A Few Takes on Yesterday’s Historic Gay Marriage Arguments at the Sixth Circuit Court of Appeals


Here are a few takes on yesterday's historic hearing of six separate gay marriage cases from Ohio, Kentucky, Michigan, and Tennessee, at the Sixth Circuit Court of Appeals. Above, Judges Martha Daughtrey, Jeffrey Sutton, and Deborah Cook.

Our legal editor Ari Ezra Waldman posted a preview of the arguments yesterday and will have some analysis coming up. For now, here are a few excerpts from various media reports.

Listen to audio from the proceedings HERE.

The Washington Blade:

Based on their line of questioning, two judges — U.S. Circuit Judge Martha Craig Daughtrey and U.S. Circuit Judge Jeffrey Sutton — seemed prepared to rule against bans on same-sex marriage. The remaining judge, U.S. Circuit Judge Deborah Cook, was relatively quiet, but appeared poised to rule in favor of the laws. Similar to other federal appeals courts, the panel seems headed to make a 2-1 decision in favor of marriage equality.

Although Sutton didn’t make an effort to telegraph how he’d rule, throughout his questioning he suggested he believes  prohibition on gay nuptials are unconstitutional. Ruminating on the changing societal perception of marriage, Sutton said a ban a same-sex marriage “seems to hard to justify even on rational basis grounds” if the institution is intended to express love and commitment.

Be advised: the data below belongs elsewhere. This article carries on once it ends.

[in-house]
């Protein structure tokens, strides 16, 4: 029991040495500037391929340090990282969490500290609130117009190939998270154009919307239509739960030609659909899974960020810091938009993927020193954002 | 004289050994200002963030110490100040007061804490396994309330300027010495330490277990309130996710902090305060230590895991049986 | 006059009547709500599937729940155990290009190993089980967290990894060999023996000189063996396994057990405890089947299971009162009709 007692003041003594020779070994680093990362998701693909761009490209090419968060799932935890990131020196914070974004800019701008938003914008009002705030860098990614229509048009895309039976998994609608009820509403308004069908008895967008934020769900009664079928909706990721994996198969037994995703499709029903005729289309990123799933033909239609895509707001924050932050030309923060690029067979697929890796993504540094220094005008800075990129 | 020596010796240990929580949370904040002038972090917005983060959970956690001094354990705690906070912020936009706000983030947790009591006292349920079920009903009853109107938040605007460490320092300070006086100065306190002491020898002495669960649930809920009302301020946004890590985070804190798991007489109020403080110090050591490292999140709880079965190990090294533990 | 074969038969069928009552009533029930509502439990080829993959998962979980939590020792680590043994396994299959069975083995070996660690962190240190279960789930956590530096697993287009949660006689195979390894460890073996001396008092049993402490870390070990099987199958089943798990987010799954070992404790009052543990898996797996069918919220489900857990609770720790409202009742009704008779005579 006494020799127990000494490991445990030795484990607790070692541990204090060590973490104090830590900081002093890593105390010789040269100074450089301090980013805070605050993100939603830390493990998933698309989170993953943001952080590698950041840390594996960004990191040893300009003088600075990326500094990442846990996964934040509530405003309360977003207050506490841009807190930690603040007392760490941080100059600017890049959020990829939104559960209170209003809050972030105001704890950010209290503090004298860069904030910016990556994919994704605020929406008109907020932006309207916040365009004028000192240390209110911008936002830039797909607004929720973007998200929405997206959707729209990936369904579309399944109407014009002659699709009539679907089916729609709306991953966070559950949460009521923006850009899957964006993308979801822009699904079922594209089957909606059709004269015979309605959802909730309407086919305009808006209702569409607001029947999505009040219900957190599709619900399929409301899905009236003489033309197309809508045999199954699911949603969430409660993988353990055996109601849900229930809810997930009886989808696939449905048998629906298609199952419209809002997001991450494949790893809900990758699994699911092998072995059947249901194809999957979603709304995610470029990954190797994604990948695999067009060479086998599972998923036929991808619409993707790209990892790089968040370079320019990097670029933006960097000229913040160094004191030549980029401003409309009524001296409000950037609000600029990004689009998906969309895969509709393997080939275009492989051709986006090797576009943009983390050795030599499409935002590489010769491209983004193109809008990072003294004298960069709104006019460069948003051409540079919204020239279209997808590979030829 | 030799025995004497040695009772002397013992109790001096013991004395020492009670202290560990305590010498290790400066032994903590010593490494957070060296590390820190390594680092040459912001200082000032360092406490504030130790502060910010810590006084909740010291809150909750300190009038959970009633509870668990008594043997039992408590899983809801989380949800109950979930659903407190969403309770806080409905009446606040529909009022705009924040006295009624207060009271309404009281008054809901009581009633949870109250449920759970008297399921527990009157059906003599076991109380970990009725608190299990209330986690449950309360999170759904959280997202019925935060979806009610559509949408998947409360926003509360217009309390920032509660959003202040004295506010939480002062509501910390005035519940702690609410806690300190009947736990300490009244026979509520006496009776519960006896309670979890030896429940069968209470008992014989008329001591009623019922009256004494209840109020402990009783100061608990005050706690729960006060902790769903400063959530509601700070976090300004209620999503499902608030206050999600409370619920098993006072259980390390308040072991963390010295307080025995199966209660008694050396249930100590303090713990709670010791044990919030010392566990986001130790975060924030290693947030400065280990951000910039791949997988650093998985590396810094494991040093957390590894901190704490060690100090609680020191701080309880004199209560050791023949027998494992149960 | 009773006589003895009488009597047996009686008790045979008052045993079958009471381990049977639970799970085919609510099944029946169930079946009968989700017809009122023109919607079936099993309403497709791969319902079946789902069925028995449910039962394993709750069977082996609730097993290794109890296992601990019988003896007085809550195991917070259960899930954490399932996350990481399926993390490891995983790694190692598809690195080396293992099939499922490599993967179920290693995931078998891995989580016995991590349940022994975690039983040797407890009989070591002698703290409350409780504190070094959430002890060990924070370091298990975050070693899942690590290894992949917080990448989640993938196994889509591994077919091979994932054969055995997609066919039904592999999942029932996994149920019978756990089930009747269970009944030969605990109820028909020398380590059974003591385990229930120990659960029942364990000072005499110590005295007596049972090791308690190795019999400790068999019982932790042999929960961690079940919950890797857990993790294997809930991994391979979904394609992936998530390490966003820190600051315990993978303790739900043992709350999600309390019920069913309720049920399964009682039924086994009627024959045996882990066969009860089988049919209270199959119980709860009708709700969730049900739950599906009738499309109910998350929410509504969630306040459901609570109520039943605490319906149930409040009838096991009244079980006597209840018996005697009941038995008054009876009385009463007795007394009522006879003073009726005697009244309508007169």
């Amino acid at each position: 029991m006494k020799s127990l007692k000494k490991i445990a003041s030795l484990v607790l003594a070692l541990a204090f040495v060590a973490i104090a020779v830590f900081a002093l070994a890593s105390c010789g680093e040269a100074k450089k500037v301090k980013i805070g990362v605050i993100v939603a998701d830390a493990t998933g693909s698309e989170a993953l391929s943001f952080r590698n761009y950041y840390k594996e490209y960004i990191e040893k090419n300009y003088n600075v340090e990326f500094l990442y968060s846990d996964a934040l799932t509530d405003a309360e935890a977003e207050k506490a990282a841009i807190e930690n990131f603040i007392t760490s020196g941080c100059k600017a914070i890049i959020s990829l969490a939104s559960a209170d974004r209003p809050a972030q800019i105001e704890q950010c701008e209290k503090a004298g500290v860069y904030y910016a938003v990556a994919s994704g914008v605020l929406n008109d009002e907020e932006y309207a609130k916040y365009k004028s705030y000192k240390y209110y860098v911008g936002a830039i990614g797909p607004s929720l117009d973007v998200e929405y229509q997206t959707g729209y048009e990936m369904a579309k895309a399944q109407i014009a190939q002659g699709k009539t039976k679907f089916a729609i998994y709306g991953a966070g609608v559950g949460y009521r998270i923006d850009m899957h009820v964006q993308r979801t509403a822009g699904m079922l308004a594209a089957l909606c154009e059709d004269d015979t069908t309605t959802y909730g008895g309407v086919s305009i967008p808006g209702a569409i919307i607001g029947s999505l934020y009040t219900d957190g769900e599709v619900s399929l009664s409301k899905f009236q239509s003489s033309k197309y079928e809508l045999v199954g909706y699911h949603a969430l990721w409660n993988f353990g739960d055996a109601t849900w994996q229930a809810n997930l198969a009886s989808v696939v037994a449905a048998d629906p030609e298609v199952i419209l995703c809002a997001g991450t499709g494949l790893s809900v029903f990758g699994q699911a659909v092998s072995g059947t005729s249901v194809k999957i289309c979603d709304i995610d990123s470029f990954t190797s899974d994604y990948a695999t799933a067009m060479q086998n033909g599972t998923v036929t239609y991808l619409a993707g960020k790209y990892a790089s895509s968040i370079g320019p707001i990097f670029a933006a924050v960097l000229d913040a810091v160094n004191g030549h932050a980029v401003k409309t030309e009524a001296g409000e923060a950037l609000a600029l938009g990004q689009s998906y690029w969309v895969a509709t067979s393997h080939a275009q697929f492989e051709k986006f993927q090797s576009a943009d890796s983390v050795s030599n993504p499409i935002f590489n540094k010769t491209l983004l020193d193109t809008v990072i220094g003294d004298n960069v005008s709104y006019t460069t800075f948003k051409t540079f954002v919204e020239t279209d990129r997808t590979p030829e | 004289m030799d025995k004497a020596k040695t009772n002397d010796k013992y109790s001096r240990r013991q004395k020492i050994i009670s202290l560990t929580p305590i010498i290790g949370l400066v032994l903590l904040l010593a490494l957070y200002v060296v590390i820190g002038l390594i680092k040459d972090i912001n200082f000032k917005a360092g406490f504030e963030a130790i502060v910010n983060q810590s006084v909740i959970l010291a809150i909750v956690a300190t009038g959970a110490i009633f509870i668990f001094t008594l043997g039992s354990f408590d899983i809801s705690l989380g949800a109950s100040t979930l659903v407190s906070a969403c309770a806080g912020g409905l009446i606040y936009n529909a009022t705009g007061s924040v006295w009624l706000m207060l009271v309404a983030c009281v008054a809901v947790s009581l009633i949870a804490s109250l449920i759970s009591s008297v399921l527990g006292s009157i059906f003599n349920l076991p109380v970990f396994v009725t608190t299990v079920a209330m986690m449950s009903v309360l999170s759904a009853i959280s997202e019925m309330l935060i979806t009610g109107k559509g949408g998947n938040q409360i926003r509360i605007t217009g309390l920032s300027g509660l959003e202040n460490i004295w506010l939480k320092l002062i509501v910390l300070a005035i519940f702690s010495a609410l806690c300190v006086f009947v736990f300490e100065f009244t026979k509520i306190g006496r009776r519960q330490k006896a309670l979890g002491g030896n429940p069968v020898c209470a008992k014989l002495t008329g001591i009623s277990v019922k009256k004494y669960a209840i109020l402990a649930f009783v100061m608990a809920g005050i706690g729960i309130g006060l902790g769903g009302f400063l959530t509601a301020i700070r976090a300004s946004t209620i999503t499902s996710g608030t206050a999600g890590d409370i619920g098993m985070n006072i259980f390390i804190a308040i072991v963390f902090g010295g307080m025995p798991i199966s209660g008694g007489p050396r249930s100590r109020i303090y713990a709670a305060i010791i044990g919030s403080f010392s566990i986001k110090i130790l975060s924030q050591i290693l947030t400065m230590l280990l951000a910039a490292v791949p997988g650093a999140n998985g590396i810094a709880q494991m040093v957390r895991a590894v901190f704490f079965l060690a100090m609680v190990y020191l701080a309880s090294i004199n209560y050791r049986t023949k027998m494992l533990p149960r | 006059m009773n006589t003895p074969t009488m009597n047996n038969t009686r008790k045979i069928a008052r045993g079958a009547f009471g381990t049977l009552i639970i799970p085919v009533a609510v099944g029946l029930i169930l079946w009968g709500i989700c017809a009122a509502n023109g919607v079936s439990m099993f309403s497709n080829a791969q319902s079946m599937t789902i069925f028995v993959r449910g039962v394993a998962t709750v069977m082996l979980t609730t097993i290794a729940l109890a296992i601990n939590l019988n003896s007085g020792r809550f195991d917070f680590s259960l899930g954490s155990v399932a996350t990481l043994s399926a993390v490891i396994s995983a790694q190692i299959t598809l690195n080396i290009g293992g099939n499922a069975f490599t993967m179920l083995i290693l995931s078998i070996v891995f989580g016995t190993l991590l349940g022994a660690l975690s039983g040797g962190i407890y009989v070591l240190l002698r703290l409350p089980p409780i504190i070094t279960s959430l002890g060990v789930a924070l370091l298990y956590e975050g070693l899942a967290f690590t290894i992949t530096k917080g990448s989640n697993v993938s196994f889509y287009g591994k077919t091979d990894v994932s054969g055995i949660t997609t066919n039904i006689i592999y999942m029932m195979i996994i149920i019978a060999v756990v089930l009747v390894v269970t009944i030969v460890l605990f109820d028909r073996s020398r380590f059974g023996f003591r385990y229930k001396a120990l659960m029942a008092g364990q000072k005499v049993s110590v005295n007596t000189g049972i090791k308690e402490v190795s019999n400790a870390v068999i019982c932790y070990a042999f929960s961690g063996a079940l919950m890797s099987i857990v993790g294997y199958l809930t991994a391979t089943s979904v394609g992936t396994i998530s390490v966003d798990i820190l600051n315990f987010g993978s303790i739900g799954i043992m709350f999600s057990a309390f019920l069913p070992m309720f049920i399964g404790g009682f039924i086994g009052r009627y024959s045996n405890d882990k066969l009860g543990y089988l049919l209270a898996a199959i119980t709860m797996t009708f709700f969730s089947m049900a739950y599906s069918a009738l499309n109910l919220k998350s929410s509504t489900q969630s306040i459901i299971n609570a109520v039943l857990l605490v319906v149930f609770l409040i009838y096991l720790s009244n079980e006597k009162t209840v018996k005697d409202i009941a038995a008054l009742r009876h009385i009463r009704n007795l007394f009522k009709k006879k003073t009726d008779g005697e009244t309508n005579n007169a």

That said, Sutton also had tough questions for attorneys seeking to overturn bans on same-sex marriage, posing the inquiry of why the LGBT rights movement would want to proceed through the judicial process — as opposed to legislative and ballot process — if the desired result was changing hearts and minds to achieve greater acceptance.

The NYT:

In three hours of back-and-forth questioning, it appeared that neither side could take victory for granted in the United States Court of Appeals for the Sixth Circuit, where the cases from Kentucky, Michigan, Ohio and Tennessee were heard by two judges appointed by President George W. Bush and one by President Bill Clinton.